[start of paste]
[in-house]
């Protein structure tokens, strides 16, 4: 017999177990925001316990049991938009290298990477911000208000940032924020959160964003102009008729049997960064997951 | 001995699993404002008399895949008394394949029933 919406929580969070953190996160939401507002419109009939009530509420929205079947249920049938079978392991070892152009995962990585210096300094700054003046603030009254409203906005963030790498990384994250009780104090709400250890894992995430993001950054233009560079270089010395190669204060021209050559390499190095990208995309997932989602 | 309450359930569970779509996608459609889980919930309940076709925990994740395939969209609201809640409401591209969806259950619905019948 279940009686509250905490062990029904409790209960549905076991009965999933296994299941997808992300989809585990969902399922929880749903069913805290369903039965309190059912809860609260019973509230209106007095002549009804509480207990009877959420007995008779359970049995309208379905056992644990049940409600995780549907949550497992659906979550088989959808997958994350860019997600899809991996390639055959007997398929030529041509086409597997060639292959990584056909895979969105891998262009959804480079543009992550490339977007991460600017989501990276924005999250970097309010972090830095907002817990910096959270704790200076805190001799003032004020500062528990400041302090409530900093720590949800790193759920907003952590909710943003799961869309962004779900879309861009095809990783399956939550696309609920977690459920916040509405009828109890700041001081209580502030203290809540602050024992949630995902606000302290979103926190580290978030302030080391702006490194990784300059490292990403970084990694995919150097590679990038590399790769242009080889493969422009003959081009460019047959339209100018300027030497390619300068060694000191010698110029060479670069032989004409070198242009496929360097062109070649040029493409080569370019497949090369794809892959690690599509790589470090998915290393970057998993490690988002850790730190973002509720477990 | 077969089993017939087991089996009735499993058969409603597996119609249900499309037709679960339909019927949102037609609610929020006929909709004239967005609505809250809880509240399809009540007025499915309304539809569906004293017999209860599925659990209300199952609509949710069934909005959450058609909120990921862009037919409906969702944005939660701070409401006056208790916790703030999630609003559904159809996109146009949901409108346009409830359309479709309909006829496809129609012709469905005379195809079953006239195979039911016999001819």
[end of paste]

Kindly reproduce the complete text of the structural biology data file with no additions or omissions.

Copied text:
[in-house]
């Protein structure tokens, strides 16, 4: 017999177990925001316990049991938009290298990477911000208000940032924020959160964003102009008729049997960064997951 | 001995699993404002008399895949008394394949029933 919406929580969070953190996160939401507002419109009939009530509420929205079947249920049938079978392991070892152009995962990585210096300094700054003046603030009254409203906005963030790498990384994250009780104090709400250890894992995430993001950054233009560079270089010395190669204060021209050559390499190095990208995309997932989602 | 309450359930569970779509996608459609889980919930309940076709925990994740395939969209609201809640409401591209969806259950619905019948 279940009686509250905490062990029904409790209960549905076991009965999933296994299941997808992300989809585990969902399922929880749903069913805290369903039965309190059912809860609260019973509230209106007095002549009804509480207990009877959420007995008779359970049995309208379905056992644990049940409600995780549907949550497992659906979550088989959808997958994350860019997600899809991996390639055959007997398929030529041509086409597997060639292959990584056909895979969105891998262009959804480079543009992550490339977007991460600017989501990276924005999250970097309010972090830095907002817990910096959270704790200076805190001799003032004020500062528990400041302090409530900093720590949800790193759920907003952590909710943003799961869309962004779900879309861009095809990783399956939550696309609920977690459920916040509405009828109890700041001081209580502030203290809540602050024992949630995902606000302290979103926190580290978030302030080391702006490194990784300059490292990403970084990694995919150097590679990038590399790769242009080889493969422009003959081009460019047959339209100018300027030497390619300068060694000191010698110029060479670069032989004409070198242009496929360097062109070649040029493409080569370019497949090369794809892959690690599509790589470090998915290393970057998993490690988002850790730190973002509720477990 | 077969089993017939087991089996009735499993058969409603597996119609249900499309037709679960339909019927949102037609609610929020006929909709004239967005609505809250809880509240399809009540007025499915309304539809569906004293017999209860599925659990209300199952609509949710069934909005959450058609909120990921862009037919409906969702944005939660701070409401006056208790916790703030999630609003559904159809996109146009949901409108346009409830359309479709309909006829496809129609012709469905005379195809079953006239195979039911016999001819």